Whitmer to propose 45-cent per gallon gas tax increase to fix roads

    Democratic Gov. Gretchen Whitmer outlines her plans during her first State of the State address in Lansing on Feb. 12, 2019. (SBG/Mikenzie Frost)

    Michigan’s Gov. Gretchen Whitmer will propose a 45-cent per gallon gas tax increase in her first budget proposal Tuesday, according to a state budget spokesperson.

    Kurt Weiss, with the state budget office, said more details would be available Tuesday during the highly anticipated budget release. Whitmer’s tax increase would be phased in increments.

    “[it’s] enough to fix the roads permanently,” Weiss said.

    The proposed increase would generate $2.5 billion annually, he said, and would bring the gas tax from the current 26 cent per gallon gas tax to 71 cents per gallon.

    The state is in the middle of a 2015 increase to road funding by $1.2 billion, but experts said the funding generated under that plan would not enough to cover the state and local roads needing improvements.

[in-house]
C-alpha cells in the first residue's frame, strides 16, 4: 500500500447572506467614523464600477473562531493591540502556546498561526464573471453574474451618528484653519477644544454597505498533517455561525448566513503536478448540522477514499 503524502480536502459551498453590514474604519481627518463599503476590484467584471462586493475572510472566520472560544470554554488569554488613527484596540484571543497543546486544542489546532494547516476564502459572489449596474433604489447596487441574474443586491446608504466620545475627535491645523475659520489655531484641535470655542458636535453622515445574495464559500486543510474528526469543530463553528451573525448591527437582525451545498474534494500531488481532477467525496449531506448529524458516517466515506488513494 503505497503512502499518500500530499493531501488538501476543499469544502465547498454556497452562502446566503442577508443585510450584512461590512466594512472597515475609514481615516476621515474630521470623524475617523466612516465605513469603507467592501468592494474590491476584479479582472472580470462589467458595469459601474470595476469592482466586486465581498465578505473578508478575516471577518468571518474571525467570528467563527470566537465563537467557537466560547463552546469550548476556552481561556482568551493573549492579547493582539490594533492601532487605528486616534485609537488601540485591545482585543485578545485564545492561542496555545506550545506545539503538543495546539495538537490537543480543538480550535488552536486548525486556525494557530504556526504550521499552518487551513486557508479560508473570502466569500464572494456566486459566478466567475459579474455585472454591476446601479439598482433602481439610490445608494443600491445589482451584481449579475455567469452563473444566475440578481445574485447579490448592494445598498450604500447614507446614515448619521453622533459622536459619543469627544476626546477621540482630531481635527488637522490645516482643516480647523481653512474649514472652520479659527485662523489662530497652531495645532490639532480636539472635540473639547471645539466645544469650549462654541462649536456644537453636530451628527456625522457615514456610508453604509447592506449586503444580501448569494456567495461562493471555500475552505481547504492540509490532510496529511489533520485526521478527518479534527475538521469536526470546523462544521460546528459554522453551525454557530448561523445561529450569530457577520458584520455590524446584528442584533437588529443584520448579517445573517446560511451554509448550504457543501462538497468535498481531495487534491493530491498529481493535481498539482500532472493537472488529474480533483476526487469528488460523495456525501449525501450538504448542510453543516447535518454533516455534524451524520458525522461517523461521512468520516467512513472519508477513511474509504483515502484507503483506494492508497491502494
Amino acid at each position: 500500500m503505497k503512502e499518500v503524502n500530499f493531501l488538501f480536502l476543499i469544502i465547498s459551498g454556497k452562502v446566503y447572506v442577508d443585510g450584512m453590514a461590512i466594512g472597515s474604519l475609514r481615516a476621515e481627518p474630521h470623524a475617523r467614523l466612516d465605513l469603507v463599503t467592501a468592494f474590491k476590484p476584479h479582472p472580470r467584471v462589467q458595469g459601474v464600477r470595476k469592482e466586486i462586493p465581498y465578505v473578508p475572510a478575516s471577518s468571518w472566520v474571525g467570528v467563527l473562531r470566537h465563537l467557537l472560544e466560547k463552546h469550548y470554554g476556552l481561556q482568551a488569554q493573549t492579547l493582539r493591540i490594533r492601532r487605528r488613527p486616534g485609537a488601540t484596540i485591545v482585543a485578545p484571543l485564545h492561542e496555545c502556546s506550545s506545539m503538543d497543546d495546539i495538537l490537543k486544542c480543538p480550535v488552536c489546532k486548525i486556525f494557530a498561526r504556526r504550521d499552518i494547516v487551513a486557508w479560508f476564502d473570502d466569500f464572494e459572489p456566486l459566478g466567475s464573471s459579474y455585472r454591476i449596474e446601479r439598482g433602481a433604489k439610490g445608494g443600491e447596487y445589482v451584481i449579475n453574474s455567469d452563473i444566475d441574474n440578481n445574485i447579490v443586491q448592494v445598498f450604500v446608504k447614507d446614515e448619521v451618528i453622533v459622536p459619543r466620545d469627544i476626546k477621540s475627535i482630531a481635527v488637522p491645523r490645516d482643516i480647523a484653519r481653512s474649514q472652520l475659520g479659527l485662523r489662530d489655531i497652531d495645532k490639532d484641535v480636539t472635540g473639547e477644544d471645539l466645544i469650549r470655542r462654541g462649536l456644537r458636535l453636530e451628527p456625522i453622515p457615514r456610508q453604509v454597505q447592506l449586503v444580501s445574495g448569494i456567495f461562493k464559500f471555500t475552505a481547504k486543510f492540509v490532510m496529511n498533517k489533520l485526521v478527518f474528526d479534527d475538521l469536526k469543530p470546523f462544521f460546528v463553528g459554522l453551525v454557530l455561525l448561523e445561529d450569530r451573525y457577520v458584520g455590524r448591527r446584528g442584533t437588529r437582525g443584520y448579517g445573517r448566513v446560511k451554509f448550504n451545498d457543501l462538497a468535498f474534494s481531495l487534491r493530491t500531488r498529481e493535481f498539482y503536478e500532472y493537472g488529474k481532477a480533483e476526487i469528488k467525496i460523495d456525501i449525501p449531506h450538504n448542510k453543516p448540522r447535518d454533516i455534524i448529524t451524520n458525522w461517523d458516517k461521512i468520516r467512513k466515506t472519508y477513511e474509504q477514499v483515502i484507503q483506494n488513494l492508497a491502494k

“That $1.2 billion was a number that was low-balled in terms of the total need across all road systems. That was roughly equivalent to just the state’s needs for its systems, not counting the local needs,” Citizens Research Council of Michigan Research Director Craig Thiel said. “The longer you wait, the bigger the problem gets next year.”

    Whitmer ran on the platform of "fix the damn roads” before clinching the governor’s office. Her proposal would be subject to legislative approval. Senate Majority Leader Mike Shirkey, R-Clarklake, has said he is open to the idea of generating new revenue for the state, but only after all other avenues have been exhausted.

    “The Majority Leader would first like the Governor to work with the legislature to save families money by reforming car insurance,” Amber McCann, Shirkey’s spokeswoman said. “Saving people money is the caucus priority before considering a gas tax increase. Past that, he and his colleagues will wait to hear complete details of the Governor’s budget.”

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